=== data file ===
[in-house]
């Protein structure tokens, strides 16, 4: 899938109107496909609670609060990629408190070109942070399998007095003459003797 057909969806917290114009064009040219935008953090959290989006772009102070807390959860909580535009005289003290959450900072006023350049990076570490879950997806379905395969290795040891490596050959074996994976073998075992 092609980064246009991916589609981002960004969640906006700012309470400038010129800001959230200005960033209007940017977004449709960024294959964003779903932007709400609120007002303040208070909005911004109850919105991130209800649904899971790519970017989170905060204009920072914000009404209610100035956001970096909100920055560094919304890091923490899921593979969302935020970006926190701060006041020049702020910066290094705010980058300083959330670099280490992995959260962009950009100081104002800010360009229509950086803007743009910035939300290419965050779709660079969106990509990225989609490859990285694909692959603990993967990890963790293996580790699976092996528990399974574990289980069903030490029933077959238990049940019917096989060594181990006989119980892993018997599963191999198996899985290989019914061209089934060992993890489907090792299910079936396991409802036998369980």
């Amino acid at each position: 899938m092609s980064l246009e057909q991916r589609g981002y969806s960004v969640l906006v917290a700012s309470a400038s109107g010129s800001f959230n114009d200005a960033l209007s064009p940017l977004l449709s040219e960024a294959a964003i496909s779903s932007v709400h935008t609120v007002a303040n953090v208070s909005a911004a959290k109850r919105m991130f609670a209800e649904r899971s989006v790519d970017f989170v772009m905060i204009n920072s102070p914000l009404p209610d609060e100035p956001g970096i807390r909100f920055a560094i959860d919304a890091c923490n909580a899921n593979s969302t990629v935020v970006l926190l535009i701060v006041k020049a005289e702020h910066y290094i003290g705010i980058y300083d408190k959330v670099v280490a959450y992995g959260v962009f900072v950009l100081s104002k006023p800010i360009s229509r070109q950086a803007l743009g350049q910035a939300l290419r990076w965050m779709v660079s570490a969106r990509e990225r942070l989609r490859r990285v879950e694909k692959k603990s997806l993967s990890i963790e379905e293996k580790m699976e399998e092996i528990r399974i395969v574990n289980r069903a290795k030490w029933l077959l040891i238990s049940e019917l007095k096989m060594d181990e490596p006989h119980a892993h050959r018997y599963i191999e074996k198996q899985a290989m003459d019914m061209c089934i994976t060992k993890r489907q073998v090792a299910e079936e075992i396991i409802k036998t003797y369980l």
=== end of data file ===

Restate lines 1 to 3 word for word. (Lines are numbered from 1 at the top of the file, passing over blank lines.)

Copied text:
[in-house]
């Protein structure tokens, strides 16, 4: 899938109107496909609670609060990629408190070109942070399998007095003459003797 057909969806917290114009064009040219935008953090959290989006772009102070807390959860909580535009005289003290959450900072006023350049990076570490879950997806379905395969290795040891490596050959074996994976073998075992 092609980064246009991916589609981002960004969640906006700012309470400038010129800001959230200005960033209007940017977004449709960024294959964003779903932007709400609120007002303040208070909005911004109850919105991130209800649904899971790519970017989170905060204009920072914000009404209610100035956001970096909100920055560094919304890091923490899921593979969302935020970006926190701060006041020049702020910066290094705010980058300083959330670099280490992995959260962009950009100081104002800010360009229509950086803007743009910035939300290419965050779709660079969106990509990225989609490859990285694909692959603990993967990890963790293996580790699976092996528990399974574990289980069903030490029933077959238990049940019917096989060594181990006989119980892993018997599963191999198996899985290989019914061209089934060992993890489907090792299910079936396991409802036998369980």
């Amino acid at each position: 899938m092609s980064l246009e057909q991916r589609g981002y969806s960004v969640l906006v917290a700012s309470a400038s109107g010129s800001f959230n114009d200005a960033l209007s064009p940017l977004l449709s040219e960024a294959a964003i496909s779903s932007v709400h935008t609120v007002a303040n953090v208070s909005a911004a959290k109850r919105m991130f609670a209800e649904r899971s989006v790519d970017f989170v772009m905060i204009n920072s102070p914000l009404p209610d609060e100035p956001g970096i807390r909100f920055a560094i959860d919304a890091c923490n909580a899921n593979s969302t990629v935020v970006l926190l535009i701060v006041k020049a005289e702020h910066y290094i003290g705010i980058y300083d408190k959330v670099v280490a959450y992995g959260v962009f900072v950009l100081s104002k006023p800010i360009s229509r070109q950086a803007l743009g350049q910035a939300l290419r990076w965050m779709v660079s570490a969106r990509e990225r942070l989609r490859r990285v879950e694909k692959k603990s997806l993967s990890i963790e379905e293996k580790m699976e399998e092996i528990r399974i395969v574990n289980r069903a290795k030490w029933l077959l040891i238990s049940e019917l007095k096989m060594d181990e490596p006989h119980a892993h050959r018997y599963i191999e074996k198996q899985a290989m003459d019914m061209c089934i994976t060992k993890r489907q073998v090792a299910e079936e075992i396991i409802k036998t003797y369980l």